It’s blogs week on our new Journalism Technologies module at the University of Huddersfield. And that means setting students up with their own professional blogs – from a menu of WordPress, Blogger and Medium – as well as the above lecture tracing the recent history of how the audience turned into something a bit more than that.
Putting the lecture together a few weeks ago, I was struck by how old hat it all seemed now. I made Web 2.0 the week’s key concept, but even as I was discussing it during Monday’s class, I was struggling to remember the last time I’d even had cause to say the term out loud. Blogs have been around long enough to have passed from flavour of the month to workmanlike part of internet furniture.
I actually spent the lecture and the practical workshops posing the question: why blog today? Basically as a way of justifying why I’m making each of the students do it for their first assessment this term. I still think blogging is hugely valuable, in particular for journalism students. It allows them to learn straightforward tools of online publishing and sharing, gives them a professional-looking online home, and even offers the more ambitious the chance to tinker with a bit of html around the edges of their customisable templates.
The danger is that students are encouraged to start a blog, but after they post once or twice, it just sort of withers, unloved and never updated. While it’s important for students to blog, the only thing worse than not bothering is doing so half-heartedly, as it hints at disengagement from the world the students want to enter after their courses. By the end of this first term everyone on the module will have a busy-looking blog with a series of (hopefully) interesting posts reflecting on current trends in journalism and tech. I’ll report back on how they get on.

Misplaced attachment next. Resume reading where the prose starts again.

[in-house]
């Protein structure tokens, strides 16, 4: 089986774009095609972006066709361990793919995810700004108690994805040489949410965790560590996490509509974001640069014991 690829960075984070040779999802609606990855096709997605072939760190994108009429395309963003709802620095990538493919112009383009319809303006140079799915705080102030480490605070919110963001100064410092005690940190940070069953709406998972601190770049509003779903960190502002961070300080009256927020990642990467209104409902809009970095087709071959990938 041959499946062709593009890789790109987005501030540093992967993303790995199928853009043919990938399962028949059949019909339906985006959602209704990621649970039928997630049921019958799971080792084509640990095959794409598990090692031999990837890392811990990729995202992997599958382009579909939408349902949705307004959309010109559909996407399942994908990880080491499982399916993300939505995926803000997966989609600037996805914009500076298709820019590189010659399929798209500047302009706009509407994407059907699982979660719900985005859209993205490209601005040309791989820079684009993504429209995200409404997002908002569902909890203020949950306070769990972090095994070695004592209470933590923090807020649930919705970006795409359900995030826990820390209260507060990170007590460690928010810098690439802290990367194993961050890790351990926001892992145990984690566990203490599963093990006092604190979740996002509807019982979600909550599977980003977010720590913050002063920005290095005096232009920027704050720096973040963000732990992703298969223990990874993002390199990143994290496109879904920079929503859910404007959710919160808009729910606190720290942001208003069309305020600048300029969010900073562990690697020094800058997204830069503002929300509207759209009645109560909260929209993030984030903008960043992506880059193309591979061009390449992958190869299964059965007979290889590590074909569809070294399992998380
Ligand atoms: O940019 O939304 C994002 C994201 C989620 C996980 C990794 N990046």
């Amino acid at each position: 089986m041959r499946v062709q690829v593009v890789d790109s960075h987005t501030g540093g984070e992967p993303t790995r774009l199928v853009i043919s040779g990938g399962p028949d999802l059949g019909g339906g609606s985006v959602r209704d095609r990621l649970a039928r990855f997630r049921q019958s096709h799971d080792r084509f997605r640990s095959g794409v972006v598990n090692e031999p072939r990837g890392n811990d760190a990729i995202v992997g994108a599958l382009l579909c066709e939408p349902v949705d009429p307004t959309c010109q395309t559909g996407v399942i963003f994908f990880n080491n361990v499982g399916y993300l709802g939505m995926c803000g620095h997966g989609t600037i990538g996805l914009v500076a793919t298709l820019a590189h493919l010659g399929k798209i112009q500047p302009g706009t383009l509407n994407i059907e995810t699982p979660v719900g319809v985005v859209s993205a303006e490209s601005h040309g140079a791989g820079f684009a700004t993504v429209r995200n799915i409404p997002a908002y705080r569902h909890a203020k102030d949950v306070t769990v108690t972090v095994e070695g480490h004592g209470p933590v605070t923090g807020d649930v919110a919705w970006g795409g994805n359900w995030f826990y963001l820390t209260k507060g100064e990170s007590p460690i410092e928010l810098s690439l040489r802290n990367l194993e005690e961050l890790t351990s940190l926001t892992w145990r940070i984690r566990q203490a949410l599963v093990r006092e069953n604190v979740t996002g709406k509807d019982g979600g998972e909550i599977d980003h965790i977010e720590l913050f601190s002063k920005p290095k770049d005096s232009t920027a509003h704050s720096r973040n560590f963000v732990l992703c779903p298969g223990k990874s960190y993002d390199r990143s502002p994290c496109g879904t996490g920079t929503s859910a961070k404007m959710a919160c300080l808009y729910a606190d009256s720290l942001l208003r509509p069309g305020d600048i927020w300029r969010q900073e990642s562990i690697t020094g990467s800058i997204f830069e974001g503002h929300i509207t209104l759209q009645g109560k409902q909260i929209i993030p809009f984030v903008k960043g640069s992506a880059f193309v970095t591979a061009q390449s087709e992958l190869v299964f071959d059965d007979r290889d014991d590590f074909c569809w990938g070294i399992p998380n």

Further to my recent blogpost about the ability to embed Findery notes in websites, it’s now possible to do it in wordpress.com blogs like this one. And here’s one of my recent notes to prove it!
There’s also a plugin for self-hosted WordPress sites. More detail is available at the Findery blog.
One of my notes on Findery, complete with embed code.
I’m a fan of Findery, a start-up which lets you create notes about anything you like, then post them at locations around the world on a big online map. Writing little tidbits and leaving them for other people to find is fun, but more fun is simply moving through different parts of the map and discovering what others have posted. The standard of notes is generally high, ranging from the deeply personal to the fascinating to the completely random. The site itself works smoothly and looks good, which makes the whole process quite satisfying.
Having spent most of the year in private beta (and going through a name change from Pinwheel for legal reasons), Findery is now open to the public. It’s steadily rolling out new features, the latest of which is the potentially very useful ability to embed notes on third-party blogs and websites.
There’s now an embed code beside each note, but seeing as it uses iFrames and this is merely a wordpress.com blog, I can’t demonstrate it here. So a screenshot will have to do instead. The note was from my trip to the Manchester Science and Industry Museum today. I aim to educate as well as entertain, clearly.
After a week during which my MA students had a lecture from someone else, it was back to me today for the third in my series of talks. The session ran through several related points on a similar theme. I covered online communities, experiments in open journalism including the latest relaunch by The Guardian of their efforts in this area, new ways of working for journalists, and how journalists themselves are facing increased scrutiny from members of the public using the internet.
Here’s the presentation: http://prezi.com/w6grnzs43jlm/ma-lecture-3-university-of-leeds/
I spoke a bit about how, sometimes, individuals with a particular interest or specialism can offer better coverage of a certain issue or event than the mainstream media, and how the ease of setting up your own blog nowadays makes this task a bit easier. A classic example from recent months is the Rangers Tax Case blog, which is worth looking at whether you’re interested in Scottish football or not. The author wrote a very interesting piece for The Guardian about how his coverage had rather shown up the established newspapers in Scotland.
Posted in Lectures
Tagged Blogger, Daily Mail, Facebook, Help Me Investigate, Jack of Kent, Johann Hari, Money Saving Expert, Mumsnet, Rangers Tax Case, The Guardian, They Work For You, Twitter, Wikipedia, WordPress